Though the first cinema films had no sound track, the early picture palaces were not silent. To blot out noise from the projector and the audience and also to create atmosphere, a piano, organ or band, sometimes with many instrumentalists, nearly always provided music. The music was often extemporized or adapted from a stock repertory, but was sometimes composed specially for the film. Increasingly ingenious attempts to replace live players by mechanically reproduced sound led in 1928 to the first talkies. Their sound track carried not only speech but also the film’s musical backing, though the orchestration had at first to make allowances for distortions inherent in early sound systems. By the mid-1980s, film music was developing as an essential part of cinematic art, not just in musicals and other films that more or less naturally called for music but also in productions of every sort from light comedy by way of the Westerns to heavy drama.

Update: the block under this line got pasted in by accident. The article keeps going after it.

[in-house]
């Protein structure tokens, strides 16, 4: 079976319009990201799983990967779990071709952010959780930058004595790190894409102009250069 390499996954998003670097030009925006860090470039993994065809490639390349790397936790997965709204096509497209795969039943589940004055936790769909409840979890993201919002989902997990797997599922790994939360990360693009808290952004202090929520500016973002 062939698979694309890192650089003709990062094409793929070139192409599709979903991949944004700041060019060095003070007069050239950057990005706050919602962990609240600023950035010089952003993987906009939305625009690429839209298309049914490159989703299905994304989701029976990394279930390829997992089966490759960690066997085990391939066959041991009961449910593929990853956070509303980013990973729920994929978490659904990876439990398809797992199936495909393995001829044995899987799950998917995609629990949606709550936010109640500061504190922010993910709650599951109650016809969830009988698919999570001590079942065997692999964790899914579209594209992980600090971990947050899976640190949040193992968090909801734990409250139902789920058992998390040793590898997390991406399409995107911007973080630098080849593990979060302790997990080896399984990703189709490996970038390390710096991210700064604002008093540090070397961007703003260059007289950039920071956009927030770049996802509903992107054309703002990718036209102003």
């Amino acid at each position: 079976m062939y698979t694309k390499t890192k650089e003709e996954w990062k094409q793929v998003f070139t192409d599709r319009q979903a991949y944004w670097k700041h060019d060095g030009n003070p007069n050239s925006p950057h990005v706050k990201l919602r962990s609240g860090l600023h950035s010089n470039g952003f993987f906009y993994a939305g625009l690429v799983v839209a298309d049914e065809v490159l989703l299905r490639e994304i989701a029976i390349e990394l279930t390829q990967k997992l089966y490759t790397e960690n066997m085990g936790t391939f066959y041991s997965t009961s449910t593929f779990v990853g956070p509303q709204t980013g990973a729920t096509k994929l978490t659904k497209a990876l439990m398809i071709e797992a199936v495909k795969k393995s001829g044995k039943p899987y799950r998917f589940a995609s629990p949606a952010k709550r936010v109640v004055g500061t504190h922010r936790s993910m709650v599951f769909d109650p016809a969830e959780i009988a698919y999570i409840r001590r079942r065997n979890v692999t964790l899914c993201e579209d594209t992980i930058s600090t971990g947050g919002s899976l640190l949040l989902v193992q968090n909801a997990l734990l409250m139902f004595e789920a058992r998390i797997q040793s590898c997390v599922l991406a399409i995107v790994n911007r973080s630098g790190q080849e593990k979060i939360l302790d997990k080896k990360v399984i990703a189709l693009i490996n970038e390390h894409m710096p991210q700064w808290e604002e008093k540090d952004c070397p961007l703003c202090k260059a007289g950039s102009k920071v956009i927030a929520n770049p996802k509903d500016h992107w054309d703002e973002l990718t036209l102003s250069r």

The vogue grew also for giving a film a ‘theme tune’, either a song or an instrumental motif that was given great prominence. In 1931–2 an Oscar was awarded for Best Sound Recording, but in 1934 there were Oscars for Best Song and Best Score. In Britain, Arthur Bliss composed the score for Korda’s film of H.G.Wells’ Things to Come; his example was followed by William Walton (The First of the Few, 1942, and Henry V, 1944). Ealing Studio’s Ernest Irving regularly commissioned leading British composers, such as Vaughan Williams (Scott of the Antarctic, 1948). Malcolm Arnold, with eighty film scores to his name, won an Oscar for his music for The Bridge on the River Kwai (1957). Particularly when not foregrounded but used rather to help create mood, film music offers the composer opportunities for experiment both in musical forms and orchestral coloration. Like nineteenth-century composers who quarried orchestral works out of their incidental music for the theatre (for example, Georges Bizet’s Arlésienne suite (1872)), the earlier writers of film music often made concert arrangements of their scores. Today, CD versions of scores for successful films, such as John Horner’s music for Titanic, sell well. The use of music in radio and television parallels developments of film music, though generally (despite exceptions like Benjamin Britten’s score for a BBC adaptation of T.H. White’s The Sword in the Stone in 1939), on a more modest level.